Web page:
Prepping the cardboard box

Find a cardboard box large enough to hold your buttons and joystick. If you purchased a computer monitor for the arcade, just use the box that the screen came in.

An Arcade control panel made of cardboard


By add adding 1 or 2 layers of cardboard to the surface that will hold the buttons and joystick, you can make the playing surface more rigid. We recommend doing this so that your console will hold up when the action gets intense!

Extra pieces

Cut out the additional cardboard sheets.

Multiple sheets of cardboard to be glued

Glue the layers together

Use a glue gun to attach and layer them to the control panel surface.

Side cut view of 3 layers of cardboard

Button layout

Use a marker to trace out where your buttons and joysticks will mount on the box.

For the buttons, use the black plastic ring to trace a pattern for their hole size; for the joystick, remove the stick from its base if you need that to help you trace those.

Button and joystick layout drawn on the cardboard

Where should my buttons go?

It’s on purpose that we did not provide any diagram of a panel with precise measurements. This is to encourage you to create your own layout. Customize!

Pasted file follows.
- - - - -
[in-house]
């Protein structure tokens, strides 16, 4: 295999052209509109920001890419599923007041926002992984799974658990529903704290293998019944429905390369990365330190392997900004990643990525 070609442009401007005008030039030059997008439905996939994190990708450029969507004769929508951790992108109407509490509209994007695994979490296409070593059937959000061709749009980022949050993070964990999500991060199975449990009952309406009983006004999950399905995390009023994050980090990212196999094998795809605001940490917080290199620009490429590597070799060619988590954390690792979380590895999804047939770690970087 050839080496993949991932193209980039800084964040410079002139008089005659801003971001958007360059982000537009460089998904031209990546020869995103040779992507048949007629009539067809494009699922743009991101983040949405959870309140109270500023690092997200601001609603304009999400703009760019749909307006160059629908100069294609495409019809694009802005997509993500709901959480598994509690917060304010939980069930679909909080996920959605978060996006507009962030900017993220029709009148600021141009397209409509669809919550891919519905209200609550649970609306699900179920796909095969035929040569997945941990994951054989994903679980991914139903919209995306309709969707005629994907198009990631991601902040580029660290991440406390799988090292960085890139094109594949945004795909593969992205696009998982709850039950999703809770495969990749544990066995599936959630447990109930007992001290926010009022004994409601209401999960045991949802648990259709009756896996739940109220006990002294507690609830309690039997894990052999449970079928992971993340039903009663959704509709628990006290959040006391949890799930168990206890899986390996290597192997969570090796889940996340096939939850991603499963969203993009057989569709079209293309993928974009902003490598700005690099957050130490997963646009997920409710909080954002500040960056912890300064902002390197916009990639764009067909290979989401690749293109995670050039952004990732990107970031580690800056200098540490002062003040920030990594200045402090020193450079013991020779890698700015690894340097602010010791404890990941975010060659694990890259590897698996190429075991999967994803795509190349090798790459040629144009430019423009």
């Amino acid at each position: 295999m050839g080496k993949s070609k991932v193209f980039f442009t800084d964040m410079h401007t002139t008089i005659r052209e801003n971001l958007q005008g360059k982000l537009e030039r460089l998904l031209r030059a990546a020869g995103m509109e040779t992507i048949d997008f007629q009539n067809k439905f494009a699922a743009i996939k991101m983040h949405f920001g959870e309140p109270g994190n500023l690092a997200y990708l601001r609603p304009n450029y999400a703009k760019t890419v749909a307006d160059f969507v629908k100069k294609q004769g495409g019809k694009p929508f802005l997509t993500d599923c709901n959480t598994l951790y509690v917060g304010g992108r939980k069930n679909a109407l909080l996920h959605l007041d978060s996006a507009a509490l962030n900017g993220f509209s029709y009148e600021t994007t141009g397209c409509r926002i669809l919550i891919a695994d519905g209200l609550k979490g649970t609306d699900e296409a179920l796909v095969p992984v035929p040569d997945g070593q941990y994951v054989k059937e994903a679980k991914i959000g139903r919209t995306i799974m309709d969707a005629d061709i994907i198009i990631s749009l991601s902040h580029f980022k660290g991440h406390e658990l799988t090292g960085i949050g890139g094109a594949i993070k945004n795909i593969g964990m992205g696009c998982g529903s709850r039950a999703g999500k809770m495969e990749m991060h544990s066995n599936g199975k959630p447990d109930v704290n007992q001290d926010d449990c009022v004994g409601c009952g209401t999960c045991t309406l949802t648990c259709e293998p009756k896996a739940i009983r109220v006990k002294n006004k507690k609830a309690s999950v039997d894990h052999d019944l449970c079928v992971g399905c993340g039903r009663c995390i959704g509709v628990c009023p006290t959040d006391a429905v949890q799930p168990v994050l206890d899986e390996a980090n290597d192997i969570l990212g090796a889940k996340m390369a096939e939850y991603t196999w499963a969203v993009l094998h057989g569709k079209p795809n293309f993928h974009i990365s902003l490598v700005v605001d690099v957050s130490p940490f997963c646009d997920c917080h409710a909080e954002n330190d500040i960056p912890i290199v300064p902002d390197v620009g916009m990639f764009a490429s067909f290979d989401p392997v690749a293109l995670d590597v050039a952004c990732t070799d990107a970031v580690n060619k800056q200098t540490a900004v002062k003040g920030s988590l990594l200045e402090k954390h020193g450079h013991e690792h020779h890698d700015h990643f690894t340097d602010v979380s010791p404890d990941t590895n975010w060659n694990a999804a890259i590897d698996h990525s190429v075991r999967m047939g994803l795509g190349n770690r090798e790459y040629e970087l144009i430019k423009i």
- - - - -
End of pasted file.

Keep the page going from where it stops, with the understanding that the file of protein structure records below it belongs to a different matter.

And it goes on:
Things to think about when drawing your layout:

  • are my buttons too far apart?
  • should buttons be aligned in rows/columns or be slightly diagonal?


For best results, we recommend using a drill bit and a cordless drill. You could also use manual cardboard cutting tools but it is hard to achieve a nice clean hole cut.

Buttons and joysticks

Use a 1” bit to drill the holes for the buttons and joystick centers.

A 1" inch drill bit

Wire passage

Drill 1 additional hole in the center to pass the wires through.

The control panel with holes drilled

Joystick zip ties

Use a screwdriver or the blade of the scissor to cut small holes on the corners of the joystick. The holes should be large enough to let a zip tie go through (or a machine screw).

A screwdriver used as a drill for the joystick holes

Paint and style!

If you plan to paint or put some style elements (marker drawings, stickers, etc.) on your control panel, now is a great time to do it… Before it gets populated with the electronics.

Test fit

Try squeezing a few buttons and zip ties in the holes. If they don’t fit it, try rotating them in just like a screw.

Two buttons squeezed into cardboard holes

Access door

Cut an access door at the back to allow easier wiring later on.

An opening at the back of the control panel to help with wiring.

Next step…

Prepping the wires